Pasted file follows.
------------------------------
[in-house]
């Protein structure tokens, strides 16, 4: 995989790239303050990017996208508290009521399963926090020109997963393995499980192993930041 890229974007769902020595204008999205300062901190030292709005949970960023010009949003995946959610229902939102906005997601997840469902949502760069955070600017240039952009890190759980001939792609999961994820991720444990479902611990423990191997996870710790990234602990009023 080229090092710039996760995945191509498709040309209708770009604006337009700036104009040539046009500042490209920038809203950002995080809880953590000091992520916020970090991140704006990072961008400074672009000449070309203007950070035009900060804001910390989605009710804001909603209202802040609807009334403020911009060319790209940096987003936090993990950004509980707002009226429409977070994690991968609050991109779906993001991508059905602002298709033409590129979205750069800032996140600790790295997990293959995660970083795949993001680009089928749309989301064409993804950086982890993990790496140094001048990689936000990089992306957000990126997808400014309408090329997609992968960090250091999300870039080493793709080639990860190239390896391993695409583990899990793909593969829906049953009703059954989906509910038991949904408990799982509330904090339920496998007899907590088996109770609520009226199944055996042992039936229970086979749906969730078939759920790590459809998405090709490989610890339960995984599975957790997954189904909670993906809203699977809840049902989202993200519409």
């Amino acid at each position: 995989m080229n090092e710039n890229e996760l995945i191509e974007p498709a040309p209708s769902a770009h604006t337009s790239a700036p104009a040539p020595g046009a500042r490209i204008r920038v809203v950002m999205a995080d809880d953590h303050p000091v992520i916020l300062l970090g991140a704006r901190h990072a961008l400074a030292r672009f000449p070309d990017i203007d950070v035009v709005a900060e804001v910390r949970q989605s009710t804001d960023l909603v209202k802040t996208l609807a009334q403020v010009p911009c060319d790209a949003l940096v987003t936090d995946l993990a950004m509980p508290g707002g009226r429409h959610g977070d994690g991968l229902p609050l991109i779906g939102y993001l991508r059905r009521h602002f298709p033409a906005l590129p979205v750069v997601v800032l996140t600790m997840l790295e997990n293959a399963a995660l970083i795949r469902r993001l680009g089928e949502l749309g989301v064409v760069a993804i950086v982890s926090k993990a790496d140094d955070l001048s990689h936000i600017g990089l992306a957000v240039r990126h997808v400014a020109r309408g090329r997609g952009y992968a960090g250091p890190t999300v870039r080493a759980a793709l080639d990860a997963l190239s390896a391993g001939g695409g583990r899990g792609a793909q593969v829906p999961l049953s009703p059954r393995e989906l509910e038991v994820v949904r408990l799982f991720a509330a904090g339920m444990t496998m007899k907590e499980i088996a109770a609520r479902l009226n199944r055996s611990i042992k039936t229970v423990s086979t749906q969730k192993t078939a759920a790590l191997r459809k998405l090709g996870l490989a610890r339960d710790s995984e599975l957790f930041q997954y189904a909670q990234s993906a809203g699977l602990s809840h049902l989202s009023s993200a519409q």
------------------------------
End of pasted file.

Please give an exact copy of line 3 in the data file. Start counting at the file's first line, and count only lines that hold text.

């Amino acid at each position: 995989m080229n090092e710039n890229e996760l995945i191509e974007p498709a040309p209708s769902a770009h604006t337009s790239a700036p104009a040539p020595g046009a500042r490209i204008r920038v809203v950002m999205a995080d809880d953590h303050p000091v992520i916020l300062l970090g991140a704006r901190h990072a961008l400074a030292r672009f000449p070309d990017i203007d950070v035009v709005a900060e804001v910390r949970q989605s009710t804001d960023l909603v209202k802040t996208l609807a009334q403020v010009p911009c060319d790209a949003l940096v987003t936090d995946l993990a950004m509980p508290g707002g009226r429409h959610g977070d994690g991968l229902p609050l991109i779906g939102y993001l991508r059905r009521h602002f298709p033409a906005l590129p979205v750069v997601v800032l996140t600790m997840l790295e997990n293959a399963a995660l970083i795949r469902r993001l680009g089928e949502l749309g989301v064409v760069a993804i950086v982890s926090k993990a790496d140094d955070l001048s990689h936000i600017g990089l992306a957000v240039r990126h997808v400014a020109r309408g090329r997609g952009y992968a960090g250091p890190t999300v870039r080493a759980a793709l080639d990860a997963l190239s390896a391993g001939g695409g583990r899990g792609a793909q593969v829906p999961l049953s009703p059954r393995e989906l509910e038991v994820v949904r408990l799982f991720a509330a904090g339920m444990t496998m007899k907590e499980i088996a109770a609520r479902l009226n199944r055996s611990i042992k039936t229970v423990s086979t749906q969730k192993t078939a759920a790590l191997r459809k998405l090709g996870l490989a610890r339960d710790s995984e599975l957790f930041q997954y189904a909670q990234s993906a809203g699977l602990s809840h049902l989202s009023s993200a519409q």